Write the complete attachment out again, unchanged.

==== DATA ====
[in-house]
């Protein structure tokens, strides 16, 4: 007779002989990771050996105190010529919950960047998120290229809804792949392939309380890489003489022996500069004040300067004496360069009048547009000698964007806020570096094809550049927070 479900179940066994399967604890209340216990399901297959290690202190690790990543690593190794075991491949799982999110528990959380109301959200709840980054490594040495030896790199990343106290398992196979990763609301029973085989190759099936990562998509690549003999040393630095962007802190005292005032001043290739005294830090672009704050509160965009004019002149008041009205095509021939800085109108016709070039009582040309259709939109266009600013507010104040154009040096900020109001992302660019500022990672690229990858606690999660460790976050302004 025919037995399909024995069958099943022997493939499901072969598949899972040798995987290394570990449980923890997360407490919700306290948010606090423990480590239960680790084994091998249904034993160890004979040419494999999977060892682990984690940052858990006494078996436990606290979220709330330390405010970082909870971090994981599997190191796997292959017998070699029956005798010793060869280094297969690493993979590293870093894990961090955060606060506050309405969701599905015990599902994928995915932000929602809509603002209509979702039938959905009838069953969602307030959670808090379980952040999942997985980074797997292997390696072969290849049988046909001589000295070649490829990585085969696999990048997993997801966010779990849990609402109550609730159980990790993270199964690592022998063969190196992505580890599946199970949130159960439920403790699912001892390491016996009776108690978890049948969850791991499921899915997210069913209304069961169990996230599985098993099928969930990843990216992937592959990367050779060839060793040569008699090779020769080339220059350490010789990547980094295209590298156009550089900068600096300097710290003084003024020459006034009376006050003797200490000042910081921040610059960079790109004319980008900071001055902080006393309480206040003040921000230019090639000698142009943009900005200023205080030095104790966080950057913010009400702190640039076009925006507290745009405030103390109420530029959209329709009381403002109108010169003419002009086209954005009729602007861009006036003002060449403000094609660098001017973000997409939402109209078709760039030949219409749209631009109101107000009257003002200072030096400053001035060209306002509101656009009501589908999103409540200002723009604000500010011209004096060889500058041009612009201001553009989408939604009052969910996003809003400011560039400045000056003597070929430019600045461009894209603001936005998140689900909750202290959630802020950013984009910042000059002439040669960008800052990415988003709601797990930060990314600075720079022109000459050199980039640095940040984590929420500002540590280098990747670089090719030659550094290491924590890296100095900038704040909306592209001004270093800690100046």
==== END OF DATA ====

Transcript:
[in-house]
């Protein structure tokens, strides 16, 4: 007779002989990771050996105190010529919950960047998120290229809804792949392939309380890489003489022996500069004040300067004496360069009048547009000698964007806020570096094809550049927070 479900179940066994399967604890209340216990399901297959290690202190690790990543690593190794075991491949799982999110528990959380109301959200709840980054490594040495030896790199990343106290398992196979990763609301029973085989190759099936990562998509690549003999040393630095962007802190005292005032001043290739005294830090672009704050509160965009004019002149008041009205095509021939800085109108016709070039009582040309259709939109266009600013507010104040154009040096900020109001992302660019500022990672690229990858606690999660460790976050302004 025919037995399909024995069958099943022997493939499901072969598949899972040798995987290394570990449980923890997360407490919700306290948010606090423990480590239960680790084994091998249904034993160890004979040419494999999977060892682990984690940052858990006494078996436990606290979220709330330390405010970082909870971090994981599997190191796997292959017998070699029956005798010793060869280094297969690493993979590293870093894990961090955060606060506050309405969701599905015990599902994928995915932000929602809509603002209509979702039938959905009838069953969602307030959670808090379980952040999942997985980074797997292997390696072969290849049988046909001589000295070649490829990585085969696999990048997993997801966010779990849990609402109550609730159980990790993270199964690592022998063969190196992505580890599946199970949130159960439920403790699912001892390491016996009776108690978890049948969850791991499921899915997210069913209304069961169990996230599985098993099928969930990843990216992937592959990367050779060839060793040569008699090779020769080339220059350490010789990547980094295209590298156009550089900068600096300097710290003084003024020459006034009376006050003797200490000042910081921040610059960079790109004319980008900071001055902080006393309480206040003040921000230019090639000698142009943009900005200023205080030095104790966080950057913010009400702190640039076009925006507290745009405030103390109420530029959209329709009381403002109108010169003419002009086209954005009729602007861009006036003002060449403000094609660098001017973000997409939402109209078709760039030949219409749209631009109101107000009257003002200072030096400053001035060209306002509101656009009501589908999103409540200002723009604000500010011209004096060889500058041009612009201001553009989408939604009052969910996003809003400011560039400045000056003597070929430019600045461009894209603001936005998140689900909750202290959630802020950013984009910042000059002439040669960008800052990415988003709601797990930060990314600075720079022109000459050199980039640095940040984590929420500002540590280098990747670089090719030659550094290491924590890296100095900038704040909306592209001004270093800690100046």